SoundOut is an
expert assistance program focused on promoting
Student Voice and Meaningful Student Involvement
We work with K-12
schools, districts, state and provincial education
agencies, and nonprofit education organizations
across the United States and Canada.
Student Voice in
School Building Leadership
by Adam Fletcher
In a growing number of schools
across the United States, students are becoming involved in
decision-making activities that affect themselves, their peers, and their
whole school. Many schools wrestle with exactly which decisions to allow
students to make.
In 1998, then-doctoral candidate George Patmor conducted a statewide
survey of high school schools in Kentucky. He measured 310 students and
adults opinions about how students should be involved in school
The following 14 Choices are taken from Dr. Patmor's dissertation.
He drew them directly from the school-based decision-making model adopted
by the state of Kentucky as a main component of their education reform
efforts in the 1990s. For each choice there is a rationale and possible
NEW ROLES FOR STUDENT LEADERSHIP IN SCHOOLS
Deciding the number of employees in each school position.
Students can be involved in prescribing the personnel resources
dedicated to a topic in order to better meet their needs. In the
process they can learn about the budgetary ability and the systemic
structuring of the education system.
Selecting textbooks and instructional materials.
Who better to choose what students
can learn from than students themselves? With appropriate
instruction and guidance from adults, students can critically review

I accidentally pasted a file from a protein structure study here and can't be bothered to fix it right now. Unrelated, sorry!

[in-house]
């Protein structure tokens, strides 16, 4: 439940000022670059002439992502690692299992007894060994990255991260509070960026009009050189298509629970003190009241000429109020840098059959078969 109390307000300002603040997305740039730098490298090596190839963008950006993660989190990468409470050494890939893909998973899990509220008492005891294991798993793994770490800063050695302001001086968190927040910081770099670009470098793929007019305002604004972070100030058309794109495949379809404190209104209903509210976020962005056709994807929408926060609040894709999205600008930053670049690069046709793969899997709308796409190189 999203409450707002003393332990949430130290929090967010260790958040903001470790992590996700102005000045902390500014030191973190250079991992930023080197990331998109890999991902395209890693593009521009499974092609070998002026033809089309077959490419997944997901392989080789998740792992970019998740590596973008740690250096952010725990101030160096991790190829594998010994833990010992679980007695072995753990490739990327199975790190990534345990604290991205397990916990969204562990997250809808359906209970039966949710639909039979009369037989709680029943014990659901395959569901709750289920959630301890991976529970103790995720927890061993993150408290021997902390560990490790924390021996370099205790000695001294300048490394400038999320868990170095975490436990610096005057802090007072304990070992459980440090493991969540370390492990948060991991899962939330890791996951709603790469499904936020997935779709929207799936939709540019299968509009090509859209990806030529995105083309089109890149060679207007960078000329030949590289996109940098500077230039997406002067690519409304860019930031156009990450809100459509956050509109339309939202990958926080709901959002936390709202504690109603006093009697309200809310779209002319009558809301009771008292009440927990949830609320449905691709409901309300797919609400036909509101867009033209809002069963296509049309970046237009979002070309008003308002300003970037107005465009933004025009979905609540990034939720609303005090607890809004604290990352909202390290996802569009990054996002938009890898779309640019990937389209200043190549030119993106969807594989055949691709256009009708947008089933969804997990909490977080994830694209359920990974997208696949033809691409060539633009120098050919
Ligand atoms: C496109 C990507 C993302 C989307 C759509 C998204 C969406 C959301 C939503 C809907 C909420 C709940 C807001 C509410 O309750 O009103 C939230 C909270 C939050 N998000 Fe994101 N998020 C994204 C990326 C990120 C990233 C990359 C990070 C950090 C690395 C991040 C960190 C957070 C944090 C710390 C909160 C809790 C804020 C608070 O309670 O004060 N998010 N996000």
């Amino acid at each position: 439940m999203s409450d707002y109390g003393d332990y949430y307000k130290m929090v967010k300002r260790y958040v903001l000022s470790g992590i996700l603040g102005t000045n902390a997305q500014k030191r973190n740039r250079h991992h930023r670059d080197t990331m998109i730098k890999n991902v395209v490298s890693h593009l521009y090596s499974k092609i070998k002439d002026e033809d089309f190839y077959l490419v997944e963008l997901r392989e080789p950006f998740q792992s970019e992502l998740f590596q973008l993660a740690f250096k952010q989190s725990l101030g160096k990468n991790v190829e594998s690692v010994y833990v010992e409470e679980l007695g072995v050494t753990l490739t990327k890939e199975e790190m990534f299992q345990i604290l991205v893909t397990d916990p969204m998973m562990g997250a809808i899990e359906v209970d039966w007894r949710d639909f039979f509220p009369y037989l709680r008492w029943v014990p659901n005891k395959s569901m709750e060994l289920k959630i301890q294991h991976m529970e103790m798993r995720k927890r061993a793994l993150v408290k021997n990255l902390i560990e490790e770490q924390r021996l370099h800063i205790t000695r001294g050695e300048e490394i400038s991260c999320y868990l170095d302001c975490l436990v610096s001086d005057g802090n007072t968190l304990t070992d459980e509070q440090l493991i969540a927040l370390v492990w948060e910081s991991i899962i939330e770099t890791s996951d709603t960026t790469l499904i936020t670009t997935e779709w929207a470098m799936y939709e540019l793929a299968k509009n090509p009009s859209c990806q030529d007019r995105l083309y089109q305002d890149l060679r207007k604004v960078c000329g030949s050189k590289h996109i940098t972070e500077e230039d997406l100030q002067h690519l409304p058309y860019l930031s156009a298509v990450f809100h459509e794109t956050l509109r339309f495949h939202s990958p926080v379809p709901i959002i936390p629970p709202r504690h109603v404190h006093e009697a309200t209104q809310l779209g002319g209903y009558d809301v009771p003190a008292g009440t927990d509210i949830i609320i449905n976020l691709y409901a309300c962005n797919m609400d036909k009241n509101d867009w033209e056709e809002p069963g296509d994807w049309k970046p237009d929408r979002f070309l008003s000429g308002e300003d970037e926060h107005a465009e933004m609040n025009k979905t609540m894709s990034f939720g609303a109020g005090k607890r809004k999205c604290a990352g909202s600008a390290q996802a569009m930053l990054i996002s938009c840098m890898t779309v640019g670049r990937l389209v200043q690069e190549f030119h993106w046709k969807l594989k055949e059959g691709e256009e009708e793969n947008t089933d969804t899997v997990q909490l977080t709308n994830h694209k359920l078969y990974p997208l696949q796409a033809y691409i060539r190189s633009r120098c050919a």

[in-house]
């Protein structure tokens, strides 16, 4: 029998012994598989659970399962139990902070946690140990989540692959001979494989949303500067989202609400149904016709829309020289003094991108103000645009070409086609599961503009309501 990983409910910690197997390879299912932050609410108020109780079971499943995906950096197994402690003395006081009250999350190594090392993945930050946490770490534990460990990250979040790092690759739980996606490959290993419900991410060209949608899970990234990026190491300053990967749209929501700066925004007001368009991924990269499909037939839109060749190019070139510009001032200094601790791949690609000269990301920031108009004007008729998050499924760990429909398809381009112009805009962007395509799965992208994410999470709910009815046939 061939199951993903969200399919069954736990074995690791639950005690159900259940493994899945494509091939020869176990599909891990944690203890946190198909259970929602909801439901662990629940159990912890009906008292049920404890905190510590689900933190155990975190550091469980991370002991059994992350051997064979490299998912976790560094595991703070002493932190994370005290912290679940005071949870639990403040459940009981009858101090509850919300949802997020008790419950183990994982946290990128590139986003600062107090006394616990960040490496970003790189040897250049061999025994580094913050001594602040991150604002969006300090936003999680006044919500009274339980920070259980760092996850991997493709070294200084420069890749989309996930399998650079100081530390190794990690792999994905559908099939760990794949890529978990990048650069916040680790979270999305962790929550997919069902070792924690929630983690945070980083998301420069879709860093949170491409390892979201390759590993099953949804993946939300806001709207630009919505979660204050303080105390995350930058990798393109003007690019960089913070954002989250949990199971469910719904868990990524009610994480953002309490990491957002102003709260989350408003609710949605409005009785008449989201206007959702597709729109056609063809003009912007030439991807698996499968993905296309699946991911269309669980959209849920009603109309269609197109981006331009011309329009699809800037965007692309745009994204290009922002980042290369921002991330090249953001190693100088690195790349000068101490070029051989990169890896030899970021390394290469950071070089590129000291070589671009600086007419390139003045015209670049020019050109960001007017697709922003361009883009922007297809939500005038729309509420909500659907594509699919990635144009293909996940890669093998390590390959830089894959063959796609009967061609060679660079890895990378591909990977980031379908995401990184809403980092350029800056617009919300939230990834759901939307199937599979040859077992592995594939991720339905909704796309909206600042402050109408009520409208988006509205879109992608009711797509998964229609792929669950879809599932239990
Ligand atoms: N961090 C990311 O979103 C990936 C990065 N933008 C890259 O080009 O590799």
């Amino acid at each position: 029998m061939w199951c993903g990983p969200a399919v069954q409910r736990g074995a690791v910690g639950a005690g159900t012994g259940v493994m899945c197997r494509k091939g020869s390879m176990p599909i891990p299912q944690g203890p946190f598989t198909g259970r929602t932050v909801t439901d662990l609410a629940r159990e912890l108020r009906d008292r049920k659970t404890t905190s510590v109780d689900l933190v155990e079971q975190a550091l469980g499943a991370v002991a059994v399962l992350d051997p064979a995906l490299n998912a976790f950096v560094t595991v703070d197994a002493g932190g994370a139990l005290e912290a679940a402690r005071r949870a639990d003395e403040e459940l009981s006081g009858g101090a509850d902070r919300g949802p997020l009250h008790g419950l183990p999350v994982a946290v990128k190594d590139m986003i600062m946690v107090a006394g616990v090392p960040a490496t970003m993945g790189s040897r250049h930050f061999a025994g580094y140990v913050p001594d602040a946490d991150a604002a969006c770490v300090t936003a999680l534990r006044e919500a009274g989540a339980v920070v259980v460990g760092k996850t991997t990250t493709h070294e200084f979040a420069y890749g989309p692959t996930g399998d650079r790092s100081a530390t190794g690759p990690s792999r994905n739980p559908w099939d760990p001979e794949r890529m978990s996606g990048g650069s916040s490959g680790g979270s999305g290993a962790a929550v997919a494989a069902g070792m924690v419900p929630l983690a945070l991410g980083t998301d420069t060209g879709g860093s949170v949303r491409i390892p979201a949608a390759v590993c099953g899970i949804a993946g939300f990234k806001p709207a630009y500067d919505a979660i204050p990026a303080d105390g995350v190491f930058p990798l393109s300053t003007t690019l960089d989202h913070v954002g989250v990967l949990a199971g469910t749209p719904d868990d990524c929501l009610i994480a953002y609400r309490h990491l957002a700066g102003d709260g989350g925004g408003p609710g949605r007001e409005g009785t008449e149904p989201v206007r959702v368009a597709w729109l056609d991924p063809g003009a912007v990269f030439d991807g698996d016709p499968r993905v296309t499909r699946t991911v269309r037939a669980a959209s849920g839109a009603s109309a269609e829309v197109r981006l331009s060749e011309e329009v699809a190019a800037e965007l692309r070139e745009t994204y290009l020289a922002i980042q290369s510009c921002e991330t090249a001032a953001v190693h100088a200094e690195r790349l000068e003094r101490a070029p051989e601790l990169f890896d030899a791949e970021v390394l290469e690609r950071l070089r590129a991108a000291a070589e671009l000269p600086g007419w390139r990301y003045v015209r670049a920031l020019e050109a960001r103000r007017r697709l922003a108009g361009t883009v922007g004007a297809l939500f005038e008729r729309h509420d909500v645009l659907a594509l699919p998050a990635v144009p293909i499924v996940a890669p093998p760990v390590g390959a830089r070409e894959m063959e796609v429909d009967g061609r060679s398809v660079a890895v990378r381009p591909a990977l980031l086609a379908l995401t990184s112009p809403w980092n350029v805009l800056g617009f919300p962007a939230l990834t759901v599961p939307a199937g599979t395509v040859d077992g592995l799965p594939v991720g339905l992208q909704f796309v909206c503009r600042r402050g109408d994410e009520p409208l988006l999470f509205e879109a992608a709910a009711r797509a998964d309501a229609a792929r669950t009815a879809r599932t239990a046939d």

the tools their peers can use in class. Students can learn critical
thinking and group process, as well as examine the dominant cultural
and social influences on schooling.
Selecting a new principal when there is a vacancy.
School leadership requires an palpable commitment to constituency;
for students, these overt gestures should go choosing prom night
colors or class songs. With training in authentic student voice and
meaningful student involvement, students can partner with adults to
hire principals who are responsive and engaging. Lessons from this
process include communication skills, teamwork, and structural
Consulting with principal when other vacancies are filled.
By working as partners in school
leadership students can support principals' decision-making. This
form of consultation encourages principal leadership while securing
the responsiveness and deliberation staff hiring should have.
Students can learn about decision-making processes, collaboration,
and personnel management.
Deciding what is to be taught.
Schools can become responsive to the needs and dreams of students
through student-led course selection. This allows current
technology, social issues, and student voice to become engaged in
the classroom; in turn, students can learn about current events and
develop critical thinking in an appropriate, applicable context.
Deciding which teaching methods will be used.
What better classroom allies do
students need than teachers themselves? Learning about teaching
methods, multiple intelligences, and classroom delivery can help
students become more empathetic and understanding of the pressures
and possibilities of school; it can also help them develop
course-specific knowledge and rigorous knowledge application.
Deciding which classes teachers will teach.
When linguistic learners are crammed into a room with a kinesthetic
teacher, there is not a lot of room for compromise or balance.
Students guidance in teacher assignments can help school leaders
establish clear connections between teacher characteristics and
student engagement. Students learn about their own needs and become
more apt at identifying possible areas of growth and learning.
Deciding which classes students will take.
Educators are striving to find relevancy in the lives of young
people today. Engaging students in class selection will encourage
young people to become more committed learners and to see the
connections between school and life. They can also learn about
current issues, social pressure, and classroom management.
Deciding how time will be used during the day.
In many schools the scheduling of the
school day has become an enigmatic brew of "on days" and "off days,"
colored and coded and confused to no ends. Student involvement will